Scientists Turn Disease-Carrying Mosquitoes into Malaria-Preventing Messengers

Sep 27, 2022

About 24 million people every year get malaria, a deadly disease. The bad guy? Infected mosquitoes. Their bites cause the sickness. But scientists may be able to turn the tables on the blood-sucking insects. They have begun using mosquitoes to deliver a new, promising malaria vaccine.      

"We use the mosquitoes like they're 1,000 small flying syringes," Dr. Sean Murphy told NPR.

Humans get malaria when the parasite that causes it gets into the bloodstream. That happens through an infected mosquito’s bite. For the new vaccine, scientists changed the parasite’s cells to weaken them. That creates a version of malaria the human immune system can defeat. This teaches the immune system to fight future malaria infections. From there, it’s all about getting the dose into people. That’s where mosquitoes come in.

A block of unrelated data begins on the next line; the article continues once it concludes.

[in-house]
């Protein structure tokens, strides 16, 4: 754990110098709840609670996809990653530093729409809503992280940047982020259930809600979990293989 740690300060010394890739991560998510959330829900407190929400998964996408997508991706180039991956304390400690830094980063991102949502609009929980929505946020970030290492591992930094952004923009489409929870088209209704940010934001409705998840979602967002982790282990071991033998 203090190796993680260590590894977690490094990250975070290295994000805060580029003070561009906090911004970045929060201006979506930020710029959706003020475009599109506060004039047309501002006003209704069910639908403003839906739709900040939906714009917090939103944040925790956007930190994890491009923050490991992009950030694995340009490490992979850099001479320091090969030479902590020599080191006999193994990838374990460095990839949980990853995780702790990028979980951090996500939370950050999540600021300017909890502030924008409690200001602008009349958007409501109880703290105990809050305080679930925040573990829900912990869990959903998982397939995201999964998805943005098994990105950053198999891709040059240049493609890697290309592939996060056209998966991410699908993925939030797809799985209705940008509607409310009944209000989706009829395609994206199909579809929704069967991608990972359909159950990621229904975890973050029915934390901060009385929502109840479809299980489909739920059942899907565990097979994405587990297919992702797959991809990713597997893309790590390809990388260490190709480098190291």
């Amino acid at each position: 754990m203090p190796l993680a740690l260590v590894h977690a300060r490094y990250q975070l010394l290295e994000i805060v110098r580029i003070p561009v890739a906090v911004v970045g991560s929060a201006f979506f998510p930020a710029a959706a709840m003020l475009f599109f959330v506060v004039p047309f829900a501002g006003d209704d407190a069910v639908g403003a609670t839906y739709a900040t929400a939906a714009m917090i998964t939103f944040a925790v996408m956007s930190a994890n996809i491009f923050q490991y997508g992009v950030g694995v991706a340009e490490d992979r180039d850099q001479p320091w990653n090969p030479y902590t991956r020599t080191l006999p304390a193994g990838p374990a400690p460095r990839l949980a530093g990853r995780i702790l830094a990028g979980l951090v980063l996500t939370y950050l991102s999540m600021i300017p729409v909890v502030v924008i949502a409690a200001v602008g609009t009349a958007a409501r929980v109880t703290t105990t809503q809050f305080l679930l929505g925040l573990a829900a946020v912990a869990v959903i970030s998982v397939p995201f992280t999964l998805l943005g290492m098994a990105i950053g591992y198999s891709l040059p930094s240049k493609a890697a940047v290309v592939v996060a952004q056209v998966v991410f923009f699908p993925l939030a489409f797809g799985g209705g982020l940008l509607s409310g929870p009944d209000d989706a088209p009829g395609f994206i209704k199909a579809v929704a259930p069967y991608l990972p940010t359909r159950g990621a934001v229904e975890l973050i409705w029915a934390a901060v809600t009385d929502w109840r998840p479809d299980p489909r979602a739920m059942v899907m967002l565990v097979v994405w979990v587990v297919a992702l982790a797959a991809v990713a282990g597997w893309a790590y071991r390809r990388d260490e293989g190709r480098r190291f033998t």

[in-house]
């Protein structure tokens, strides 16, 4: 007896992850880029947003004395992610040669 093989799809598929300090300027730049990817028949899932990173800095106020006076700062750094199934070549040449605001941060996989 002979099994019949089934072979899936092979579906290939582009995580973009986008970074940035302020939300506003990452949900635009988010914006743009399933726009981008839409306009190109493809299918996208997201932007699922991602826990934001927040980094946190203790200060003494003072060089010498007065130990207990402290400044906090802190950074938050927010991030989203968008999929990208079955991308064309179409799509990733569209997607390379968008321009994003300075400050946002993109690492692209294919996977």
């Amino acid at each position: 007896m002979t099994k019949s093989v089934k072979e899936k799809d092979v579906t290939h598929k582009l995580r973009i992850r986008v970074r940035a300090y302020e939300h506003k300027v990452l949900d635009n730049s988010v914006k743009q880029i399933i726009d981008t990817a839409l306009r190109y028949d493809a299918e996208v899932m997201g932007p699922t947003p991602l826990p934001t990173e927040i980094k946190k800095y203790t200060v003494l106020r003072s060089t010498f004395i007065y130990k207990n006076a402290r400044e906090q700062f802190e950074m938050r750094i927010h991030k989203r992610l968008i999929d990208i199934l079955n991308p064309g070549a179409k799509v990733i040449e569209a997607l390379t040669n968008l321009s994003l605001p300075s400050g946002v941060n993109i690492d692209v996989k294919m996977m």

Dr. Murphy and his team paid 26 people $4,100 each to take part in their study. It required participants to allow hundreds of vaccine-carrying mosquitoes to bite them. The results showed the mosquitoes were able to deliver the weakened malaria. And it was 10% more effective than current vaccines.  

Authors of the study note their research is still in its early stages. But they point to how it could make malaria vaccines much cheaper and more available. One doctor said it could possibly be a "game changer." 

Photo from Reuters.

According to information in the story, which word best describes the new research on malaria vaccines? (Common Core RI.5.1; RI.6.1)
a. conclusive
b. promising
c. hypothetical
d. controversial
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